Other than one meal when my mom visited during December I cannot recall having cooked at home in almost a month. First I was sick (really, really sick) and the little that I did eat was made (read warmed up) by my husband. Then I got busy with work (which, since I am a chef, involved lots of cooking) so I really wasn't up to cooking when I got home (so lots of take-out). Then we went out of town (which is exhausting under the best of cases). I even cancelled delivery of one of my boxes because I knew I would get to it.
I woke up this morning determined to cook. I picked up our box yesterday so I knew I would have lots of delicious new produce to choose from (plus, I still have lots of root veggies, which take much longer to go bad, stashed away too).
After a delicious "ladies lunch" out with one of my best friends and my Goddaughter I stopped by the QFC to pick up some sort of protein. Torn between chicken, pork or lamb I texted the husband for advice. Pork (with applesauce) was the reply (although I knew applesauce was not to be in the husband's future). I considered a pork roast, then a pork loin before spying some thick-cut pork chops in the butcher's case. Alas, they were boneless (and meat cooked on the bone is just better) so I asked the butcher to cut some special for me, bone-in, about 1 1/2 inch thick.
So, pork decided as the protein, I took a look in the fridge and pantry for potential counterparts. I turned up some garnet yams, and some pears (as a stand-in to the applesauce the husband wanted). I snipped a little sage from the herb garden and I was on my way.
Here's the ingredients:
For the briny pork chops:
2 Tablespoon kosher salt
2 Tablespoon sugar
6 leaves sage
3/4 cup water
2 thick-cut bone-in pork chops
For the sage-roasted yams:
1/2 pound yams (garnet or otherwise)
2 Tablespoons or so olive oil
10 leaves sage
3 cloves garlic, lightly smashed
salt and pepper
a cast-iron pan (trust me, this is important)
For the caramelized pears:
2 Tablespoon butter
2 pears, peeled and chopped
2 Tablespoons sugar
juice and zest from 1/2 Meyer lemon
1/4 teaspoon salt
Now, I was cooking everything at once, so these instructions are gonna jump around a bit.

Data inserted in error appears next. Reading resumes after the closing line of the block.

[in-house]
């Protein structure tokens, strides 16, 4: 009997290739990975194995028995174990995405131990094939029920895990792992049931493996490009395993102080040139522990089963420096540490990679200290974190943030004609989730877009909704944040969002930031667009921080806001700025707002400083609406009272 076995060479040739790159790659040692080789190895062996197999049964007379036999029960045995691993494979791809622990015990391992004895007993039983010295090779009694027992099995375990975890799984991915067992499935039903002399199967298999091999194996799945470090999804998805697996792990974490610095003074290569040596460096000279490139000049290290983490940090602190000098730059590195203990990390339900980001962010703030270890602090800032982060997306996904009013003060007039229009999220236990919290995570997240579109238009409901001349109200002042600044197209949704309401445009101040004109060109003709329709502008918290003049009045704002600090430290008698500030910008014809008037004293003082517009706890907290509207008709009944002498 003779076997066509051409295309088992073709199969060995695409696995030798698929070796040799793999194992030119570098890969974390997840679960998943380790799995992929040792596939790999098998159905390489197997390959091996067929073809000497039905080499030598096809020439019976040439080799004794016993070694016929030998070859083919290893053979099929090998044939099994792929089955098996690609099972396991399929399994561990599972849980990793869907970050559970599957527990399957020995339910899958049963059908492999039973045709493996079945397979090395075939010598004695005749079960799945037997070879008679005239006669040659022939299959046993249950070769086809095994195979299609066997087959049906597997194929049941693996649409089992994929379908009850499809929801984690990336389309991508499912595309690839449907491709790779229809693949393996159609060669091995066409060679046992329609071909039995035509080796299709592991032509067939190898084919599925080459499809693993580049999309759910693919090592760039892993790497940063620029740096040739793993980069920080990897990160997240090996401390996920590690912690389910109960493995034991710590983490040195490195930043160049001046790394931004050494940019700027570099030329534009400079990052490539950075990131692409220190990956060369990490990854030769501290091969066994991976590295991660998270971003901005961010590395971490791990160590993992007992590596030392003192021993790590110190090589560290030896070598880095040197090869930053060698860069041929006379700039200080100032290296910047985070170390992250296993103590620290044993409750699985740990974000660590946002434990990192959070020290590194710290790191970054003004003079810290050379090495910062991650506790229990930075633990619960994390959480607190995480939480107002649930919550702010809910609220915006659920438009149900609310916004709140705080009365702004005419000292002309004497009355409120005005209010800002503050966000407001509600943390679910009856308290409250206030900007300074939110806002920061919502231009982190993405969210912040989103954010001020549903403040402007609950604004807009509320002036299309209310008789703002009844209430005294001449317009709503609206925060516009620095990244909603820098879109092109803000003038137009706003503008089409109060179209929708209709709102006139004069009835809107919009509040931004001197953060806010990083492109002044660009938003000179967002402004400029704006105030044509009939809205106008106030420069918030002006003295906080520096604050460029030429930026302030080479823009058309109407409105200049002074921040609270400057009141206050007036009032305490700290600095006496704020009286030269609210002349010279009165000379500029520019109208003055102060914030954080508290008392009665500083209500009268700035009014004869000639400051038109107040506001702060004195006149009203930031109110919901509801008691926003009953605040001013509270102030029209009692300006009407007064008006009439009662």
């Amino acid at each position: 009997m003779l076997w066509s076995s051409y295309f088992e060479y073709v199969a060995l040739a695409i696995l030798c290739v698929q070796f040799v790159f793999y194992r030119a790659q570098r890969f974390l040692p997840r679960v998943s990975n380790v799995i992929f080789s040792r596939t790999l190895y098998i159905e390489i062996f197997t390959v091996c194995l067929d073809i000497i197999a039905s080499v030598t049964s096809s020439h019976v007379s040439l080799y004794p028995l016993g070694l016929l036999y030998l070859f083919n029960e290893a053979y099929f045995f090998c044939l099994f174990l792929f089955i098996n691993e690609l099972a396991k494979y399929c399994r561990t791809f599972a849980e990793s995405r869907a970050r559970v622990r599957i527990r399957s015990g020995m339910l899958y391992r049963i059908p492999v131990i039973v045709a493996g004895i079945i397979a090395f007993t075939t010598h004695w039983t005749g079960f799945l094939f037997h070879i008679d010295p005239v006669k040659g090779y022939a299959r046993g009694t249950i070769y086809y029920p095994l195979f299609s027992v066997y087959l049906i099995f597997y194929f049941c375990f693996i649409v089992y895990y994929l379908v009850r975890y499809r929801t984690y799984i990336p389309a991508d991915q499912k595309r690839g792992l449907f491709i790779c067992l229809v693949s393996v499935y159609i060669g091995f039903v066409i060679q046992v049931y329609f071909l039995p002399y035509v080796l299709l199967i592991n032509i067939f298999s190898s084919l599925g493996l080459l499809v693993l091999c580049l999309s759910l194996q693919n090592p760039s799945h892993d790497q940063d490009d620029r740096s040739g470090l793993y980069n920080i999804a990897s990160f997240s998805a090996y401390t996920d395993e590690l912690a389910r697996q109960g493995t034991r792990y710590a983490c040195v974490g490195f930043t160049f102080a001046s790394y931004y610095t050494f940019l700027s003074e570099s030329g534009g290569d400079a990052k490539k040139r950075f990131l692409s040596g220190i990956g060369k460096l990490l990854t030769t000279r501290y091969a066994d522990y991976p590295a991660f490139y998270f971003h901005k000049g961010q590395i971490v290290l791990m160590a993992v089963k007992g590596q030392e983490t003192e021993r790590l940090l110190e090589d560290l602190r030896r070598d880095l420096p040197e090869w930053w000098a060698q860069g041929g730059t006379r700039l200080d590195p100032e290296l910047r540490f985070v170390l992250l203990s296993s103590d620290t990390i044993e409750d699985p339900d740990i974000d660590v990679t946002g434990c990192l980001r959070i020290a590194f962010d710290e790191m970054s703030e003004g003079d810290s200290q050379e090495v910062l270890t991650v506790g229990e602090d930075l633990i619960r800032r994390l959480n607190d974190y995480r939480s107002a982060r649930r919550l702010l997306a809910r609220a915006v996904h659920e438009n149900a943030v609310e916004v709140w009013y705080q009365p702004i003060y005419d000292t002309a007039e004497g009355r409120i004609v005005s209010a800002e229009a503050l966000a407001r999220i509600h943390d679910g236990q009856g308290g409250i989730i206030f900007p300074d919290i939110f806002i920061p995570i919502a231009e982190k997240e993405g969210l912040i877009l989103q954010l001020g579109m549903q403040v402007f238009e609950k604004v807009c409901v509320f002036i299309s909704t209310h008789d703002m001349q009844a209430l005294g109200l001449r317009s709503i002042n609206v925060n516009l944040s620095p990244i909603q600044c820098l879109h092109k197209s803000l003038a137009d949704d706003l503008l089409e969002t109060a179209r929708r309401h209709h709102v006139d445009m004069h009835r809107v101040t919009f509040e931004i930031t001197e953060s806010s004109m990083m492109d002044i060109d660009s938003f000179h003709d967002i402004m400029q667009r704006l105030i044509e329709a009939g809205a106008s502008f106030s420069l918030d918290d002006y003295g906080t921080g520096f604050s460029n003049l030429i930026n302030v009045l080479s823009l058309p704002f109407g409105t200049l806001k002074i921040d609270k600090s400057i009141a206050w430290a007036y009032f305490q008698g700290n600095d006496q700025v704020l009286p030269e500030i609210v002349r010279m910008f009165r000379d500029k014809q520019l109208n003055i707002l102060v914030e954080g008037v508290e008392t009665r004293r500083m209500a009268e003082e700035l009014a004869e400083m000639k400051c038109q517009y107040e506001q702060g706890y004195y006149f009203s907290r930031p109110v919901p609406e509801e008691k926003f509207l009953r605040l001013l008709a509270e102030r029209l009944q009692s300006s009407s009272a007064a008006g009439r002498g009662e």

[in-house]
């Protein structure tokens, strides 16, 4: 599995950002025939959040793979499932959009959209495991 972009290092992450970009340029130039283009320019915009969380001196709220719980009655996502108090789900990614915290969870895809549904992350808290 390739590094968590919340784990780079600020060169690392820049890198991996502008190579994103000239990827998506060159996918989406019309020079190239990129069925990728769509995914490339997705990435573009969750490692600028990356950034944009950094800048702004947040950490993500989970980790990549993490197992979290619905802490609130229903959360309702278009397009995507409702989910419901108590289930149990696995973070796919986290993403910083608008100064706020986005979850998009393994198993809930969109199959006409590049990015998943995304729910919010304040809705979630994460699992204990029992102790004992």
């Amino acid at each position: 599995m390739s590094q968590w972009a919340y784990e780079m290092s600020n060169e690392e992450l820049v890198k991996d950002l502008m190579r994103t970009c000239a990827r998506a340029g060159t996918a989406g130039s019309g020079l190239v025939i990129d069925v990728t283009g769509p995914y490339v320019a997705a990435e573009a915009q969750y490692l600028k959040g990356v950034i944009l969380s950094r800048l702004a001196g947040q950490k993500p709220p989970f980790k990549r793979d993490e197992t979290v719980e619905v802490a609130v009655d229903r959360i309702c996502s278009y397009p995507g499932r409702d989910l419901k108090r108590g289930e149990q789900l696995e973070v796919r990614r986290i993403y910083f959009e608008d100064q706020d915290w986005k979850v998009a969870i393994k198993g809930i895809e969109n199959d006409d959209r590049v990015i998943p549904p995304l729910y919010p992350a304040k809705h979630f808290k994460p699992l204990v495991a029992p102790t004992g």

I started by making a brine for the pork chops. I combined the sugar and the sage leaves in a mortar and used a pestle to crush and bruise the sage a bit.
I then put this into a Ziploc bag, added the sugar and the water and shook the mixture until the sugar and salt had dissolved. Then I added the pork chops and tossed the bag in the fridge for a couple of hours (turning it once).
A half hour before I was set to cook, I removed the pork chops from the brine, dried them off, then set them aside for a bout a half hour so the middles of them wouldn't be too cold when I cooked them.
Next I put the potatoes in the oven. Here they are all sliced up and ready to go.
The potatoes were inspired by a blog entry from the Food52 Website. I followed the method just about verbatim so I won't repeat it here (but they took about 45 minutes total). I haven't tried it with regular potatoes (as it is written) but that will be up very soon.
As soon as I put the potatoes in the oven, I heated up a grill pan, then brushed the outsides of the chops with a little olive oil and some salt and pepper. I seared the chops on one side, then flipped them and put them in the oven (alongside the potatoes) until they reached an internal temperature of 150 degrees (yeah, I know, USDA says 160 degrees, but that's just gonna result in dry pork chops). They took about 25 minutes to cook through and they were done before the potatoes, so I just took them out of the oven and covered them with some foil until the potatoes were done too (at least five minutes of resting is important anyway).
Once everything was in the oven I started on the caramelized pears. I started by melting the butter in a saucepan over medium-high heat. I added the chopped pears and sauteed for about 5 minutes. Then I added the lemon zest and juice, the sugar and the salt and continued to cook the pears until they were golden brown and delicious.
To serve, I plated a few of the potatoes alongside a ginourmous pork chop then topped the pork with some of the caramelized pears, a bit of the tasty caramelizing sauce and a few of the crispy sage leaves.
How was it? Well, basically the whole time I was eating I was saying "nom, nom, nom this is so good". The husband agreed and said that the caramelized pears were way better than any applesauce would be.
This is definitely a case where really simple ingredients, cooked well, resulted in something fantastic.